Why dogs don’t trust POTUS 45

CNN recently reported that the current first family will be breaking presidential tradition by opting not to have a pet in the White House. This is not surprising. Everything we know about the daily behavior of POTUS 45 suggests that most animals, especially dogs, would not be comfortable in this White House.


Dogs
are highly social, strongly empathetic animals. Their lives are largely built on reading the emotions of humans and other dogs and responding to them. If you walk up to a dog and behave erratically or belligerently, that dog is going to react. Badly. Dogs are great at sensing a lack of empathy and potentially dangerous social partners.

POTUS 45 behaves erratically and belligerently in person and on-line. Whether interacting with the press, with his staff or members of congress, in trade negotiations, or even the families of fallen soldiers, his behavior is relatively unpredictable and inconsistent, swinging from mood to mood and often displaying a lack of consonance between words, emotive stance, and actions at any given time. A dog in the white house would observe this disconnect, be constantly on guard, nervous, and probably really unhappy.

More than a century of research in the biological and behavioral sciences demonstrates that dogs, humans, and many highly-social mammals, share specific patterns and tendencies when it comes to living in groups. When foraging for food, spending quality social time bonding, or grouping together to defend against threat, a social mammal needs to know that her group mates have her back. An individual, be it a dog or a human, who lashes out at every perceived slight, who has wildly contradictory behavior from one day to the next, and who seems incapable of empathizing with many around him, spells bad news for everyone in the group.

In most social mammalian species those individuals who are erratic in their allegiances, who bully, or who can’t seem to empathize with others seldom do well. These individuals have trouble building and maintaining partnerships and coalitions except through violence and coercion. And there is robust evidence that such coalitions are temporary and generally unstable without the long-term benefits of mutual investment and social trust. In fact, most often unpredictable bullies are turned on by other members and sidelined or even kicked out of the group.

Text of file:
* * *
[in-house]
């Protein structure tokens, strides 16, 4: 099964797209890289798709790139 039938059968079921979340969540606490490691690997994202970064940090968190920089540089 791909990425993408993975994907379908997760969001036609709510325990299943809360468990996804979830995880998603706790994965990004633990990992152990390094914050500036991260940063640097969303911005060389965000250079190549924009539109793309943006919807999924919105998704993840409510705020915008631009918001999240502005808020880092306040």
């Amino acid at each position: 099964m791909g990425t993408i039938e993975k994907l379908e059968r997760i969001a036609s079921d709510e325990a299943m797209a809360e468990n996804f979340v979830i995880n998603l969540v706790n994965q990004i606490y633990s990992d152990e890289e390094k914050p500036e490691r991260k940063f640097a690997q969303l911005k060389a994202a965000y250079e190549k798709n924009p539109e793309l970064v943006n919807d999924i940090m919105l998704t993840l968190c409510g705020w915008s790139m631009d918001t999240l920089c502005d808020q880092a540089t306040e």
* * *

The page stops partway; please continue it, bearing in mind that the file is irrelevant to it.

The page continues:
Over our evolutionary histories humans and dogs have developed preferences for group-mates who are relatively predictable, cooperative, and empathetic. These capacities are keys to being successful in a social species. Their absence in POTUS 45 is a critical factor in why dogs, and most humans, are very uncomfortable with him.

Some have erroneously called POTUS 45 an “alpha male,” the label often given to dominant individuals in primate and canid groups. They see him as being “in charge” with his arrogance and bullying behavior enabling him to dominate others. But this is dead wrong. There are, on occasion, alphas who rise in power purely through intimidation and aggression, but such cases are rare and almost always short-lived. Most alphas are clever at social negotiation, at bonding and at creating close alliances. Even when they are highly aggressive, they do so judiciously and always on concert with social partners in their close circle. Regardless, successful alphas are above all else predictable, and they spend more of their time making bonds than breaking them.

So what wisdom can we take from a dog’s likely response to living in the current White House?

Unpredictability, lack of empathy, and bullying are signs of poor social partner and an even worse leader. Dogs know it, many people know that, but the US electoral system did not recognize it in 2016. But now we are stuck with it and the immense challenges of inequality, climate change, and social injustice stare us in the face.

To remediate this conflict I suggest we listen to the dogs, and data from social and biological scientists, and take a page from our evolving bodies and minds. Let’s take a lesson from this president’s avoidance of bringing an animal companion into the White House…it is explicit recognition that dogs are very good at judging core characteristics of successful group living in social species and are sending us humans a signal. Let’s be good social mammals and respond accordingly. We humans need to double down on our collaboration and coalition building, and empathize more than ever in order to right the wrongs being asserted, and implemented, all around us.

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Agustínfuentes

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